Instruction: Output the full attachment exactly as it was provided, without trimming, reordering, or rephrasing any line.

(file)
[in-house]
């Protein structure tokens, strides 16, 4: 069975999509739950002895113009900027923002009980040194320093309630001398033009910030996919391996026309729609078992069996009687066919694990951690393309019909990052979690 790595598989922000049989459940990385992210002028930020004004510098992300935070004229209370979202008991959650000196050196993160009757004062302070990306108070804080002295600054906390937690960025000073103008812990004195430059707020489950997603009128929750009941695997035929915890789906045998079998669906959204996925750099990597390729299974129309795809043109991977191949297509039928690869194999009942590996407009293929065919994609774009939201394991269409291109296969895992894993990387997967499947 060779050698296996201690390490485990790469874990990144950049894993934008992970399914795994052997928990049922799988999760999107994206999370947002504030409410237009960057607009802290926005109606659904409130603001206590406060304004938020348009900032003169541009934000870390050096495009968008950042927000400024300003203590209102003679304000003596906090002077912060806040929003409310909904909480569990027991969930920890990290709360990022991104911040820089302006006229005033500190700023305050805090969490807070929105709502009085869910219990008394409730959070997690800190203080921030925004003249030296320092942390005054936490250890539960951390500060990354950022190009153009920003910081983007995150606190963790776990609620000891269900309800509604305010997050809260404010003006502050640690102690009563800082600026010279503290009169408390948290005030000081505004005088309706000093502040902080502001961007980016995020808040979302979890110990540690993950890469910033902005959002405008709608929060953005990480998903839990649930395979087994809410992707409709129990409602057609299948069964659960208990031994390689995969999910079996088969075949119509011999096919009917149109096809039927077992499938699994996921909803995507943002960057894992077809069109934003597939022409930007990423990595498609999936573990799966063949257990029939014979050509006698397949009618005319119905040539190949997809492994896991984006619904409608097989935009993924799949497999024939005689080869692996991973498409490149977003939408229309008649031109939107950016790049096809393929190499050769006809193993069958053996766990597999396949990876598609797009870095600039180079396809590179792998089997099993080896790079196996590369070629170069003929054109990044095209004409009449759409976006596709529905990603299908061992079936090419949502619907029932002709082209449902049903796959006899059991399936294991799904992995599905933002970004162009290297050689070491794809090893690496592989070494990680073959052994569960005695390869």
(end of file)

[in-house]
């Protein structure tokens, strides 16, 4: 069975999509739950002895113009900027923002009980040194320093309630001398033009910030996919391996026309729609078992069996009687066919694990951690393309019909990052979690 790595598989922000049989459940990385992210002028930020004004510098992300935070004229209370979202008991959650000196050196993160009757004062302070990306108070804080002295600054906390937690960025000073103008812990004195430059707020489950997603009128929750009941695997035929915890789906045998079998669906959204996925750099990597390729299974129309795809043109991977191949297509039928690869194999009942590996407009293929065919994609774009939201394991269409291109296969895992894993990387997967499947 060779050698296996201690390490485990790469874990990144950049894993934008992970399914795994052997928990049922799988999760999107994206999370947002504030409410237009960057607009802290926005109606659904409130603001206590406060304004938020348009900032003169541009934000870390050096495009968008950042927000400024300003203590209102003679304000003596906090002077912060806040929003409310909904909480569990027991969930920890990290709360990022991104911040820089302006006229005033500190700023305050805090969490807070929105709502009085869910219990008394409730959070997690800190203080921030925004003249030296320092942390005054936490250890539960951390500060990354950022190009153009920003910081983007995150606190963790776990609620000891269900309800509604305010997050809260404010003006502050640690102690009563800082600026010279503290009169408390948290005030000081505004005088309706000093502040902080502001961007980016995020808040979302979890110990540690993950890469910033902005959002405008709608929060953005990480998903839990649930395979087994809410992707409709129990409602057609299948069964659960208990031994390689995969999910079996088969075949119509011999096919009917149109096809039927077992499938699994996921909803995507943002960057894992077809069109934003597939022409930007990423990595498609999936573990799966063949257990029939014979050509006698397949009618005319119905040539190949997809492994896991984006619904409608097989935009993924799949497999024939005689080869692996991973498409490149977003939408229309008649031109939107950016790049096809393929190499050769006809193993069958053996766990597999396949990876598609797009870095600039180079396809590179792998089997099993080896790079196996590369070629170069003929054109990044095209004409009449759409976006596709529905990603299908061992079936090419949502619907029932002709082209449902049903796959006899059991399936294991799904992995599905933002970004162009290297050689070491794809090893690496592989070494990680073959052994569960005695390869």